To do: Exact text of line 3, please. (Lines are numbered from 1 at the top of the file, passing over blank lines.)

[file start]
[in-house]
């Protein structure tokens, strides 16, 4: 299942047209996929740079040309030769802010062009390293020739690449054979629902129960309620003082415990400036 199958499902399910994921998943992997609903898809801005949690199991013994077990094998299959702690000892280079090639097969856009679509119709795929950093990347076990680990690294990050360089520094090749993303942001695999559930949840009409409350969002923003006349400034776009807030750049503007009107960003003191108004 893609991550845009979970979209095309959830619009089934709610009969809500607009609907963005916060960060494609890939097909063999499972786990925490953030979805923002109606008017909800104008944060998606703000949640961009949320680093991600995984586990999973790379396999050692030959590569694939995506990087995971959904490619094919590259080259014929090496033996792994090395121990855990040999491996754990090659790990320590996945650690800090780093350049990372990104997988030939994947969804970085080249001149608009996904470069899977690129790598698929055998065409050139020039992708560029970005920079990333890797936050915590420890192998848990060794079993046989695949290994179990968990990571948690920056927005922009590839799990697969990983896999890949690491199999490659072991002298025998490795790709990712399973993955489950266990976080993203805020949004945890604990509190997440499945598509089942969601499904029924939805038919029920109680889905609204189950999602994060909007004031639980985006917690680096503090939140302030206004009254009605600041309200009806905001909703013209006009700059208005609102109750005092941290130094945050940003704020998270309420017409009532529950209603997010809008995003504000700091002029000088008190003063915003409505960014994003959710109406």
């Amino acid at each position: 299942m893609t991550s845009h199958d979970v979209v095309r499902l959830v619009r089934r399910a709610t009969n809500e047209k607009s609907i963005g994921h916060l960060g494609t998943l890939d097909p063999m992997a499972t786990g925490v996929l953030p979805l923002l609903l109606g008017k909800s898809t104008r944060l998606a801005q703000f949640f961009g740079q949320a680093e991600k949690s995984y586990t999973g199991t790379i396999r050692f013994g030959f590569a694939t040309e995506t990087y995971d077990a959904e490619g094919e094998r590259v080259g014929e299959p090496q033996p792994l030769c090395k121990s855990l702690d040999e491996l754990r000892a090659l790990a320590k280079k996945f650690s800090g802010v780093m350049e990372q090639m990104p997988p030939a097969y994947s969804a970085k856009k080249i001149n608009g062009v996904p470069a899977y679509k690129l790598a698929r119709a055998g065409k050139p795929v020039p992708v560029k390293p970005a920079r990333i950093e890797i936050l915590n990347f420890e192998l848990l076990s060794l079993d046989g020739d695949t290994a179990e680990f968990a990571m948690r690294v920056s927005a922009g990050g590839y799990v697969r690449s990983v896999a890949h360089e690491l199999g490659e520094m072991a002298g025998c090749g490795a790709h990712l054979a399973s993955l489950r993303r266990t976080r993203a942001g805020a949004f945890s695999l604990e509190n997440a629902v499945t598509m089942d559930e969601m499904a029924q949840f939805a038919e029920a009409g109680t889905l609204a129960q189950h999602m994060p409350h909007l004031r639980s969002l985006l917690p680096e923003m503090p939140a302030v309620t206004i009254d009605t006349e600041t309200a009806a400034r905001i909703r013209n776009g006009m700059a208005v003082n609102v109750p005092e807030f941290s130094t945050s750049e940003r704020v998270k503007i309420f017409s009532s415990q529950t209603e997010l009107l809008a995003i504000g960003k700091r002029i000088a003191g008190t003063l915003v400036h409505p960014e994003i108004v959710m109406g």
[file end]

């Amino acid at each position: 299942m893609t991550s845009h199958d979970v979209v095309r499902l959830v619009r089934r399910a709610t009969n809500e047209k607009s609907i963005g994921h916060l960060g494609t998943l890939d097909p063999m992997a499972t786990g925490v996929l953030p979805l923002l609903l109606g008017k909800s898809t104008r944060l998606a801005q703000f949640f961009g740079q949320a680093e991600k949690s995984y586990t999973g199991t790379i396999r050692f013994g030959f590569a694939t040309e995506t990087y995971d077990a959904e490619g094919e094998r590259v080259g014929e299959p090496q033996p792994l030769c090395k121990s855990l702690d040999e491996l754990r000892a090659l790990a320590k280079k996945f650690s800090g802010v780093m350049e990372q090639m990104p997988p030939a097969y994947s969804a970085k856009k080249i001149n608009g062009v996904p470069a899977y679509k690129l790598a698929r119709a055998g065409k050139p795929v020039p992708v560029k390293p970005a920079r990333i950093e890797i936050l915590n990347f420890e192998l848990l076990s060794l079993d046989g020739d695949t290994a179990e680990f968990a990571m948690r690294v920056s927005a922009g990050g590839y799990v697969r690449s990983v896999a890949h360089e690491l199999g490659e520094m072991a002298g025998c090749g490795a790709h990712l054979a399973s993955l489950r993303r266990t976080r993203a942001g805020a949004f945890s695999l604990e509190n997440a629902v499945t598509m089942d559930e969601m499904a029924q949840f939805a038919e029920a009409g109680t889905l609204a129960q189950h999602m994060p409350h909007l004031r639980s969002l985006l917690p680096e923003m503090p939140a302030v309620t206004i009254d009605t006349e600041t309200a009806a400034r905001i909703r013209n776009g006009m700059a208005v003082n609102v109750p005092e807030f941290s130094t945050s750049e940003r704020v998270k503007i309420f017409s009532s415990q529950t209603e997010l009107l809008a995003i504000g960003k700091r002029i000088a003191g008190t003063l915003v400036h409505p960014e994003i108004v959710m109406g």